Gardening is trial, error and genuine accident

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lilac bloom sxc sxc.hu Im off to enjoy the lilac blooms that appeared from nowhere.

London - They’re annoying, people who claim they just “threw” something together. My neighbour can do it. She strolled down the street this morning towing two kids to nursery, wearing a voluminous green knitted woollen thing that I’d have been scared to buy, paired with an asymetric pair of grey suede high heels. Needless to say, she looked amazing.

“Oh, I just chucked it on,” she claims.

For those of us who require hours of planning to produce any semblance of sartorial normality, this is a big lesson in life’s general unfairness. How did the clothes-throwers end up with this magical skill?

But happy accidents can occur outside of fashion, too, thank goodness. Horticulturally, a good accident is sort of what I’m hoping for most years.

Planning in gardening is fine – it is certainly possible to co-ordinate colours in spring when not much is growing yet.

Yet the year presses on, and nature takes over. You’d have to be a control freak of Dutch proportions to resist (and I say that advisedly, having visited a series of Netherlandish super-tidy gardens over the years). You can force the overall structure, yes, by trimming shrubs and clipping out branches. But gardening in the end is trial, error and genuine accident.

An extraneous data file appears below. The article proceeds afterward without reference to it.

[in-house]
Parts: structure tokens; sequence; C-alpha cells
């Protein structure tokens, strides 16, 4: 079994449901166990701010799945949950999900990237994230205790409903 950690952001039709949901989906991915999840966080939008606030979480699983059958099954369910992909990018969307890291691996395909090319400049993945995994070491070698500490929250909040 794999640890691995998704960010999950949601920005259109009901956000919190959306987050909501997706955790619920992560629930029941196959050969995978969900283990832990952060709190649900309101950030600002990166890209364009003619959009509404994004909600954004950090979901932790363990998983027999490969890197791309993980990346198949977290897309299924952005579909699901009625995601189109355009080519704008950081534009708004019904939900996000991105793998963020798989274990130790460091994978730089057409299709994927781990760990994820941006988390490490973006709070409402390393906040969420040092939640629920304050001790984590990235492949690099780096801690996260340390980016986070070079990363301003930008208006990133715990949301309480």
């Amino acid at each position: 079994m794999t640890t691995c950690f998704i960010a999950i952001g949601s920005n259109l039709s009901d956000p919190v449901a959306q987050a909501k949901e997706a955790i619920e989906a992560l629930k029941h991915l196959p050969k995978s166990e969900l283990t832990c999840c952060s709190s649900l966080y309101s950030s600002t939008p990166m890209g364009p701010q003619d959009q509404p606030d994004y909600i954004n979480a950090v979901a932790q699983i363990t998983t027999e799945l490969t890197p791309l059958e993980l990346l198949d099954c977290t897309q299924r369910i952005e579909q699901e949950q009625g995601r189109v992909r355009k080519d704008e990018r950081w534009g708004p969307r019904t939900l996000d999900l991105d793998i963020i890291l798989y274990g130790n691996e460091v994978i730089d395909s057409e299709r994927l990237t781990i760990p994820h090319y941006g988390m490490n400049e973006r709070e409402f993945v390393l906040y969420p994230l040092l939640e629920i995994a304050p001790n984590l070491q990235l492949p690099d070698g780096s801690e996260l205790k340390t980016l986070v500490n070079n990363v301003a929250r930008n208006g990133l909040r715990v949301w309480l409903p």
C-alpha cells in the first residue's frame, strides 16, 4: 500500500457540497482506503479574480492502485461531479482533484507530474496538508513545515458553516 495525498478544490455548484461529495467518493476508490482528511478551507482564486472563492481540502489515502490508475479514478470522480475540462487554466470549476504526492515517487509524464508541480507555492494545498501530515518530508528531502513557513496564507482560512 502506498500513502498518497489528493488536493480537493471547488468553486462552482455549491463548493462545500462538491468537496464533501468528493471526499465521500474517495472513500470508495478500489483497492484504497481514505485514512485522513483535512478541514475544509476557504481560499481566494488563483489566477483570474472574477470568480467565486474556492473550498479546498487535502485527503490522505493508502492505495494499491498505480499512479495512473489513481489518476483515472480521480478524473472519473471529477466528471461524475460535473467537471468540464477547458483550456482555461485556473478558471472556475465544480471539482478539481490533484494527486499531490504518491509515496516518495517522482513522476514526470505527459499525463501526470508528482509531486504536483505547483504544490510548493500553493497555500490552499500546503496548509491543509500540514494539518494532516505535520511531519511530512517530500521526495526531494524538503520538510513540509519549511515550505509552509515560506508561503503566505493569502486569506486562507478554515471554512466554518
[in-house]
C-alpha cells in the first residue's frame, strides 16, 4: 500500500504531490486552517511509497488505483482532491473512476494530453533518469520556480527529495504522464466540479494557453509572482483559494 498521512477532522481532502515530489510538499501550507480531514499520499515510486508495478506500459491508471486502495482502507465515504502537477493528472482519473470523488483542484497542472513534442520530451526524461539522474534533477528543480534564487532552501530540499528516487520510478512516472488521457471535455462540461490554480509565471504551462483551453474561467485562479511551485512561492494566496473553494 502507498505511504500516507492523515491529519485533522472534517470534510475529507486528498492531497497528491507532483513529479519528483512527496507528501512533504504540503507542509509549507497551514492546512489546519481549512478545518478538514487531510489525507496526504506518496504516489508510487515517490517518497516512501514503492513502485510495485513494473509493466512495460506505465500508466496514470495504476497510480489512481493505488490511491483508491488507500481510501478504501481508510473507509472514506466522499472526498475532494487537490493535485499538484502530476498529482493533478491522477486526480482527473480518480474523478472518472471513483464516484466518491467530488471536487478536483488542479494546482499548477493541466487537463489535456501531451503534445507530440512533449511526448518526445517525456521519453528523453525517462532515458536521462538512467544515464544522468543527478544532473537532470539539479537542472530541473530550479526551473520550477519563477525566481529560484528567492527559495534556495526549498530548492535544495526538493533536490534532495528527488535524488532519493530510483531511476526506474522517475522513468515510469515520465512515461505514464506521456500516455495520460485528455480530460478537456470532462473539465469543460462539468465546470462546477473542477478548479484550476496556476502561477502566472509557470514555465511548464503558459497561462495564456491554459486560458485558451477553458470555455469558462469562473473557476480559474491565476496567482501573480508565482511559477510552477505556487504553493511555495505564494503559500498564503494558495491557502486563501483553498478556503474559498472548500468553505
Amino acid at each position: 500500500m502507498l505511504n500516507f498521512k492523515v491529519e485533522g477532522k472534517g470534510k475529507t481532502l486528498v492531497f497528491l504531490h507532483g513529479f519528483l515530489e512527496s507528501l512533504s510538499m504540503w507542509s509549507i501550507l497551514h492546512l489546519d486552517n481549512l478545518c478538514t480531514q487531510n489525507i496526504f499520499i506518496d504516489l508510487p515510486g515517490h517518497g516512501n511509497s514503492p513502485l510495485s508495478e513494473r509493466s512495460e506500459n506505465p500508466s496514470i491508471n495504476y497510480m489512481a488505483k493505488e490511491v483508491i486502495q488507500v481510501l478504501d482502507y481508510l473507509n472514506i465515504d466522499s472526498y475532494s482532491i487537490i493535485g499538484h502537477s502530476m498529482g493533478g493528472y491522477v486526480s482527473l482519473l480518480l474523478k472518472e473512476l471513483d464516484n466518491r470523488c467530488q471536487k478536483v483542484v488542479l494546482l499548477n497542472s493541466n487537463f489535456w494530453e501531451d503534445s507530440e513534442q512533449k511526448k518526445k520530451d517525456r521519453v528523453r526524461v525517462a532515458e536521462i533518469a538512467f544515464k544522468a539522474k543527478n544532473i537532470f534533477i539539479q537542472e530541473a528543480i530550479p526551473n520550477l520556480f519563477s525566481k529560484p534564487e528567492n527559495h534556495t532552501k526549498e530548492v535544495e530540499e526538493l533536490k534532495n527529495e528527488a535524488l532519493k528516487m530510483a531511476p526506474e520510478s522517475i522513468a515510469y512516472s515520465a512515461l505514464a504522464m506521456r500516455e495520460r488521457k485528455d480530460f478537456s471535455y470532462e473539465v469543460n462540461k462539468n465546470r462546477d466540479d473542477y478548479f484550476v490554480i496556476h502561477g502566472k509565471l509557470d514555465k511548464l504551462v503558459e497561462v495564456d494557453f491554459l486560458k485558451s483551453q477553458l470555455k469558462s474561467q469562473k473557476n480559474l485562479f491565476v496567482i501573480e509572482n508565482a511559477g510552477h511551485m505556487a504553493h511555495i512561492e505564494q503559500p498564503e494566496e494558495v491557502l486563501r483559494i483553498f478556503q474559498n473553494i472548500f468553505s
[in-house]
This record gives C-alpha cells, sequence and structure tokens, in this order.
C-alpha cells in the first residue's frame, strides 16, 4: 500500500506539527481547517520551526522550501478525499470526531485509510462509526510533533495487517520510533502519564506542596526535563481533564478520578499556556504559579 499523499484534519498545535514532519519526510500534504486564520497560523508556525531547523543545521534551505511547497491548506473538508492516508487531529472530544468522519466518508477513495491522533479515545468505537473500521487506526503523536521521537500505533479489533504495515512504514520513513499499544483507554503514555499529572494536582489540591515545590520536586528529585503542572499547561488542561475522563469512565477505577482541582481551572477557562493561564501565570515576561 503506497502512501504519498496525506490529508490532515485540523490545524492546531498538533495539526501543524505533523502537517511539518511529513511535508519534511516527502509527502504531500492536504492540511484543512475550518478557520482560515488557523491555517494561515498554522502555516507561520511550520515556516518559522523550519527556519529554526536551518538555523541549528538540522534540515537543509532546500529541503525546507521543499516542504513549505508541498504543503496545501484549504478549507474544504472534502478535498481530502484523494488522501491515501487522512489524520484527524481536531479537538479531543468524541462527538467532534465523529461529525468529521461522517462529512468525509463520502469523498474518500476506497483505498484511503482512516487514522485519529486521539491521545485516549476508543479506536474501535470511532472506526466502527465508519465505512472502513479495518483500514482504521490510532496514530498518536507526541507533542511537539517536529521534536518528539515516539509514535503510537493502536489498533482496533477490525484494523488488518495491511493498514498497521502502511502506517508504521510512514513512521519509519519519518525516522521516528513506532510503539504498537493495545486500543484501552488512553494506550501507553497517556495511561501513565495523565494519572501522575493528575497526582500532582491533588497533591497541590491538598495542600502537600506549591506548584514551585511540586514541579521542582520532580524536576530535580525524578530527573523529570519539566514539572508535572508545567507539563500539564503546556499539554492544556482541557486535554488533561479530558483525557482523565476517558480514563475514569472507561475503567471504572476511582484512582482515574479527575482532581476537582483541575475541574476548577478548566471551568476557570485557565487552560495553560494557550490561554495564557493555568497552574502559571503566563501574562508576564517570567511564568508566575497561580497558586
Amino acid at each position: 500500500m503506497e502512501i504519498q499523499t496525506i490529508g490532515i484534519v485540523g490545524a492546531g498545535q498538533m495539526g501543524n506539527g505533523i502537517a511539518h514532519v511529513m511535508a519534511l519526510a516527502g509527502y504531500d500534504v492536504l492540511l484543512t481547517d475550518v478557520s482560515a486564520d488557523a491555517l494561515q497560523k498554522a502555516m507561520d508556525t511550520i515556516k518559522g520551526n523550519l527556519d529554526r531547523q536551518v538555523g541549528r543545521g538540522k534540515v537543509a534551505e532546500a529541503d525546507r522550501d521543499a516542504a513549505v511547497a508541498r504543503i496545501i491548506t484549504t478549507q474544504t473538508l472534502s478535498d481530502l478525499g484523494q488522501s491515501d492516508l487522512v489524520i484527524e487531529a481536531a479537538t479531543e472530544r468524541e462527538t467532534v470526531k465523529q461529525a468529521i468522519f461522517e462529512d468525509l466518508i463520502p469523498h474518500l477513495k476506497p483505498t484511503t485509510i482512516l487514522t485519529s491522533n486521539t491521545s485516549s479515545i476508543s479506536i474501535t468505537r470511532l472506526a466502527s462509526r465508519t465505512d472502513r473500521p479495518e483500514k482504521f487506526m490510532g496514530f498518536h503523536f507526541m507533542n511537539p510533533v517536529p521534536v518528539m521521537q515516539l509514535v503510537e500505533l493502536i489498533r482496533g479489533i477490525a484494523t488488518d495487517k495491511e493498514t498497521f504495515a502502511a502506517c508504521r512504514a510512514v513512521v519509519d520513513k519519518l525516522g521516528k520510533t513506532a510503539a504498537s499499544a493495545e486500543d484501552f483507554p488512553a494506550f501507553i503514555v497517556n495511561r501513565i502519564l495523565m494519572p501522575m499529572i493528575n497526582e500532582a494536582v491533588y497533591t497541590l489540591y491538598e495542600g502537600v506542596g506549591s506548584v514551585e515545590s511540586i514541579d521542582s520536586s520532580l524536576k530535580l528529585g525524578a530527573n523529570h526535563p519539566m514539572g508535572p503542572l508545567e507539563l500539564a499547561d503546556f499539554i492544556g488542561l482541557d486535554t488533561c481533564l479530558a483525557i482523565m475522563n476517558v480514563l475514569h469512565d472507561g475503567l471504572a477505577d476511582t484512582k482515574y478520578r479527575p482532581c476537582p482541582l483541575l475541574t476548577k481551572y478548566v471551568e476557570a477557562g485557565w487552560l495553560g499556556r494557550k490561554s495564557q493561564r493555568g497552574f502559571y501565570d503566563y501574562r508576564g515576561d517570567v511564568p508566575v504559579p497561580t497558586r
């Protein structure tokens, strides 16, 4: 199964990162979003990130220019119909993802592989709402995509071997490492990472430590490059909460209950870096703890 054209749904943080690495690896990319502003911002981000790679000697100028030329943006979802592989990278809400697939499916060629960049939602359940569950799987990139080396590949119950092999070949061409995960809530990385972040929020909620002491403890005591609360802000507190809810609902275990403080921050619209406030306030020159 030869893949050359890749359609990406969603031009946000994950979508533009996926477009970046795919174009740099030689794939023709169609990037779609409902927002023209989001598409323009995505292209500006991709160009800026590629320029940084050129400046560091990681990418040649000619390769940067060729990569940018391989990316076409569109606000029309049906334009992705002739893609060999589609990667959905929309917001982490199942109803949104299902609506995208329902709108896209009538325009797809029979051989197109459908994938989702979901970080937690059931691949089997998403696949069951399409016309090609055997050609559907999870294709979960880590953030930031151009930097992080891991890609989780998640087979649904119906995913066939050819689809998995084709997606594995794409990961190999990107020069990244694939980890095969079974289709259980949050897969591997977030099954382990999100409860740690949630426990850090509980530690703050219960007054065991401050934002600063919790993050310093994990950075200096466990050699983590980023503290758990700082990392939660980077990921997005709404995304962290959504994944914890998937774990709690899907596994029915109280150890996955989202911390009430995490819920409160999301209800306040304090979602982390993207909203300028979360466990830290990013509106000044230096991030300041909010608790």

For a start, you can’t even check your materials before you start. It’s less throwing on clothes in the half-light of dawn and more doing it completely in the dark. You never really know what you have till it’s flowering. Modern colour-printing might be great, but it can’t show you a petal with the sun shining through it on a late summer afternoon, its colour utterly changed and illuminated. That cunning combination of orange and purple you carefully planned? Hideous. That weird little plant you thought was going to look terrible in with the roses? Magical.

Second, your garden won’t sit still. You buy a plant imagining it’s about the size it’ll be next year. It puts on 1m of growth the first summer. Or it doesn’t, when you were rather hoping it would. Either way, it’s not that easy to plan.

But there’s a deeper level of accident, too. There are the times someone gives you a plant you weren’t expecting: this April, I gave away a load of jars to a woman who was making jam, and she brought me back tomato seedlings as a thank you.

Or the times they introduce themselves: two years ago, a 3m Echium pininana seeded itself from my garden into my neighbour’s, much to her delight.

If you find all this frustrating, you have only a few options: cactuses grow so slowly they’re practically stationary; or you could go Dutch, with highly clipped hedges, bulbs and vegetables in rows.

Me, I’m off to enjoy the lilac blooms that appeared from nowhere. – The Independent on Sunday

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